Shalisha Morgan

Shalisha Morgan, owner of the Geek in Heels tech repair business.

Shalisha Morgan was running a little late.

Her car was still in the shop Thursday morning, she had an appointment with a client coming up fast and her preferred method of getting to her small business — hopping in an Uber — was no longer an option.

Not after the nightmarish experience she had the night before when a surly Uber driver stopped his car in the middle of a quiet road and ordered her out into the cold, dark night. “Not at a gas station. No lights, no sidewalk, not anywhere safe,” she said.

While it was happening, a random passerby — a total stranger who gave her the willies — tried to entice Morgan into his car. With the Uber driver’s encouragement. And before it was all over, police were summoned.

Not the way anybody wants to end a long workday.

So why on earth would Morgan consider another Uber ride?

Few options, none good

Morgan most definitely does not fit anyone’s image of an IT guy. She’s female (duh), petite, outgoing and well-dressed. No mustard- stained sweats for her.

She runs her computer- and electronics-repair business, Geek in Heels, from a booth in the middle of Hanes Mall. Not locked away forgotten in a back office only to be summoned when the Internet crashes.

Suffice it to say, Morgan is squared away.

But with her car in the shop for a couple days, she needed to get to and from work. So like tens of millions of tech-savvy Americans, she fired up the Uber app on her phone at 9 p.m. Wednesday.

“It was a long day,” she said. “I just wanted to get home to my kids.”

Here’s an abbreviated account of what transpired over the next 30 minutes:

The night was cold, as they tend to be in February, and she settled into the backseat of her driver’s car at the north end of the mall. She exchanged greetings with him, as per custom, and loaded a heavy bag filled with computer gear into the seat with her.

She turned on a Podcast and tried to decompress. “It was a nice, quiet ride,” she said. “I was grateful for that.”

Along the way to her condo on the north side of the city, Morgan offered navigational help. Suggestions on where to turn, that sort of thing. Nothing odd or out of bounds about that.

She would know the best way to her own home, right?

After one suggestion — veer right at a V-shaped intersection at Bethabara Road and Pinewood Drive — she said the driver came to an abrupt stop across a travel lane and ordered her out.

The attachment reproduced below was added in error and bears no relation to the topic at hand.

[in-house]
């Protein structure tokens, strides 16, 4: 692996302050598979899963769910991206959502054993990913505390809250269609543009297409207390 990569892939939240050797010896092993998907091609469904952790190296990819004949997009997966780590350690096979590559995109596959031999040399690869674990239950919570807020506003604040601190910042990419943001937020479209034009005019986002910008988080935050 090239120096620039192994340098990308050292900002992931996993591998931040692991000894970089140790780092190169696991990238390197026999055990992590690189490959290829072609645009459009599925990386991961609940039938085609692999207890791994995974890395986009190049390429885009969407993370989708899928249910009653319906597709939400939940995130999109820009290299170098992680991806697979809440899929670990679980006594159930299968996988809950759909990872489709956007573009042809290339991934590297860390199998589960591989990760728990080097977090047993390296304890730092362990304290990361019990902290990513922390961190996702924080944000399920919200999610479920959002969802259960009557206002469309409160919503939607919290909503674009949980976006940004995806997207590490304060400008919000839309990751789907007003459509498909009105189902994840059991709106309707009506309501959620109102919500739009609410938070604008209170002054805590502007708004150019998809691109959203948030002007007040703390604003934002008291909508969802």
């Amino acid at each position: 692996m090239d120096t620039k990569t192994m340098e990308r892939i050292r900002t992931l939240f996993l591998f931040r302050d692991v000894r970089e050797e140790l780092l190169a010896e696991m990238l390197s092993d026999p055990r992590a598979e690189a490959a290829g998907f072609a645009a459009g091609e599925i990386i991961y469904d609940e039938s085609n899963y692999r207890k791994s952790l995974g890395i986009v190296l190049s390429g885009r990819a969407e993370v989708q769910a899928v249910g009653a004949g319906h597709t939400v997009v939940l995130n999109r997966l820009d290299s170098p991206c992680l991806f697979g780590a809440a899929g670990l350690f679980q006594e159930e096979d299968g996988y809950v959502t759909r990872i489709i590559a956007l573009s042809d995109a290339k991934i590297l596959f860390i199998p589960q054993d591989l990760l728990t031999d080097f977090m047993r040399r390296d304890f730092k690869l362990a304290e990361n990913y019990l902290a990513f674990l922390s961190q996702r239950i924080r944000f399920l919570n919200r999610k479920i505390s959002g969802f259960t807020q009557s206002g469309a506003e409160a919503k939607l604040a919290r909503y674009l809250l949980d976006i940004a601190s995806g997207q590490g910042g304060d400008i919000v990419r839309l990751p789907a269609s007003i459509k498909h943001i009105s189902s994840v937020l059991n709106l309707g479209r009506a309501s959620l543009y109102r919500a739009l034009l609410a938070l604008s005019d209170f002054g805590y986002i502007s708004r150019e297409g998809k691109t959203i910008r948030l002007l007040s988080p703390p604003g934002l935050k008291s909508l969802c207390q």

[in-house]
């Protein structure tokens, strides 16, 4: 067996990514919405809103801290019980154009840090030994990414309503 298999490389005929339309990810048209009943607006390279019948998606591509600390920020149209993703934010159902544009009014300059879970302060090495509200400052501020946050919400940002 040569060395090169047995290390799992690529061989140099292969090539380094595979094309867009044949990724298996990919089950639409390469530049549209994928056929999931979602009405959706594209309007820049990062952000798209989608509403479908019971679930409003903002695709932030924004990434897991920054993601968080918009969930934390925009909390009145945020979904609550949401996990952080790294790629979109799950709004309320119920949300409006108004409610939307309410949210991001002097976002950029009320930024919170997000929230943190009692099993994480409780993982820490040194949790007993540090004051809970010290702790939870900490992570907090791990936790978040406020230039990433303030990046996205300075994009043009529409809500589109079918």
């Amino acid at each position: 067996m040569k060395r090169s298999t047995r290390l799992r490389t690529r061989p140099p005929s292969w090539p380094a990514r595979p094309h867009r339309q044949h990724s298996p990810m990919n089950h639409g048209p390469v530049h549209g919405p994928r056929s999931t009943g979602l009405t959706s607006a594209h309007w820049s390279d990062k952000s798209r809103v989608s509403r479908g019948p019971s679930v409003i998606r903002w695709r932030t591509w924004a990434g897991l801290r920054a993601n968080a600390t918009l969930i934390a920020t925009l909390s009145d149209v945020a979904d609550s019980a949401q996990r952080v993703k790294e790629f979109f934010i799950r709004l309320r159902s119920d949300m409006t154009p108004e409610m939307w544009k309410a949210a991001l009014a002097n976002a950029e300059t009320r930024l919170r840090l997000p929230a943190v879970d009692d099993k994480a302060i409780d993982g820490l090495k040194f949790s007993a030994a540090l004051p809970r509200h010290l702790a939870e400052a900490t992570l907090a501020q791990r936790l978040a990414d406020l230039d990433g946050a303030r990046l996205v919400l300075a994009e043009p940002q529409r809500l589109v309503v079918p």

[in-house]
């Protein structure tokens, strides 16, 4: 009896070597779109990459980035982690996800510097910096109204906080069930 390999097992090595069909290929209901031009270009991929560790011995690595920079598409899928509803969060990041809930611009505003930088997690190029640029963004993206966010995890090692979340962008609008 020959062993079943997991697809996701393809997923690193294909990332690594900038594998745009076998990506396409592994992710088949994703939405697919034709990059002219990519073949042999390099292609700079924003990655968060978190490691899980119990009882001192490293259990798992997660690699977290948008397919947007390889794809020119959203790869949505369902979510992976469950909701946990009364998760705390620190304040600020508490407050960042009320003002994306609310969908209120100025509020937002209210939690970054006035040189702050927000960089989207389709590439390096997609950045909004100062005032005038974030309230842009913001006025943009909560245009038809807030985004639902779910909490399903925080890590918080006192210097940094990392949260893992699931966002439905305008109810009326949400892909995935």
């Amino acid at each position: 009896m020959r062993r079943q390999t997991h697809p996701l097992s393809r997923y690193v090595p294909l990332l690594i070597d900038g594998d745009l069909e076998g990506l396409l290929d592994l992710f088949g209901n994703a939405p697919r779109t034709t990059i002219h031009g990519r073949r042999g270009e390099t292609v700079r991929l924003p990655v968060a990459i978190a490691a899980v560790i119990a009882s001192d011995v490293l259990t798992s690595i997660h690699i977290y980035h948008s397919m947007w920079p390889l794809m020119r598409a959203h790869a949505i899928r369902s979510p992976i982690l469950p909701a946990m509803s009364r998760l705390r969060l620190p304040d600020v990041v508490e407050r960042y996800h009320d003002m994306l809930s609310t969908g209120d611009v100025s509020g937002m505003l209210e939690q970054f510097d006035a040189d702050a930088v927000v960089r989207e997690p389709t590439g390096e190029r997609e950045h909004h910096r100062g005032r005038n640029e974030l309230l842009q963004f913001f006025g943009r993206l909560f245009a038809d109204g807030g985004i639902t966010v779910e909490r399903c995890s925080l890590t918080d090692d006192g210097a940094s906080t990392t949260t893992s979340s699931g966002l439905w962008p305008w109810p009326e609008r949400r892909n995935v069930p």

“It was cold out. I was wearing heels and I didn’t have a coat. I had all that work stuff,” she said.

A small woman was ordered out of a car in the middle of unlit road while carrying hundreds of dollars’ worth of client laptops and cell phones. She didn’t feel safe. Would you?

Not knowing what else to do, she refused to get out. An argument broke out. Her phone battery was dying, and she grew increasingly nervous and stressed. She started to cry.

“I didn’t know if he was going to physically pull me out of the car or what,” she said. “He was yelling and calling me an idiot.”

At one point, she said, a passerby — a man driving an SUV — stopped and said, “Get in. I’ll give you a ride.”

“The Uber driver was yelling, telling me to get in and go,” Morgan said.

It’s possible the man was simply a Good Samaritan. It’s possible, too, that something more nefarious was afoot.

Would you advise your daughter to get in that SUV?

Not be bothered

Morgan managed to make a couple calls — and a video of her encounter — with the help of an Apple watch and a dying cellphone.

She talked to a girlfriend, her dad in another state and a dispatcher with the Winston-Salem Police Department.

By the time an officer arrived, the man in the SUV had left. The cop spoke first to the Uber driver, who, Morgan said, reported that she refused to leave his car.

The officer decided that no crime had taken place — less paperwork that way — and offered Morgan a ride. Less than ideal, but probably the best solution for a bad situation.

When she got home, Morgan became upset when her kids started crying after she explained what had happened.

But once she composed herself, Morgan grew angry. She reported the incident to Uber.

And for her trouble? The ride-share giant offered her a $5 cash voucher good toward her next ride.

Unsatisfied with the standard double talk — “We’re sorry; we’ll investigate” — she persisted Thursday morning. Uber finally agreed to refund her $13 fare.

Carly DeBeikes, a spokeswoman for the company, said late Thursday that Uber was aware of Morgan’s complaint and reiterated that it was investigating.

Curiously, she refused to speak on the record. She did send an email listing Uber’s “community standards,” and called attention to passages about rider responsibilities and the fact that drivers can refuse service.

The implication, of course, is that Morgan somehow was at fault — for offering directions to her own house. Not a single attributed word about abruptly dumping a passenger on a cold, dark night on an unlighted street or scaring the bejabbers out of her.

In the grand scheme of Uber’s well-publicized difficulties with passenger safety and relations with its own employees, Morgan’s run-in was a one-off incident involving a single passenger in little old Winston-Salem.

No one was hurt or killed, so what does Uber care? Far worse things have happened to Uber passengers.

“All I wanted to do was make sure I got home OK,” Morgan said. “For him to flip out on me the way he did, for me to be a woman and him talking the way he did, as aggressively as he did, and feeling entitled to be that aggressive … it was upsetting.”

ssexton@wsjournal.com

336-727-7481

@scottsextonwsj

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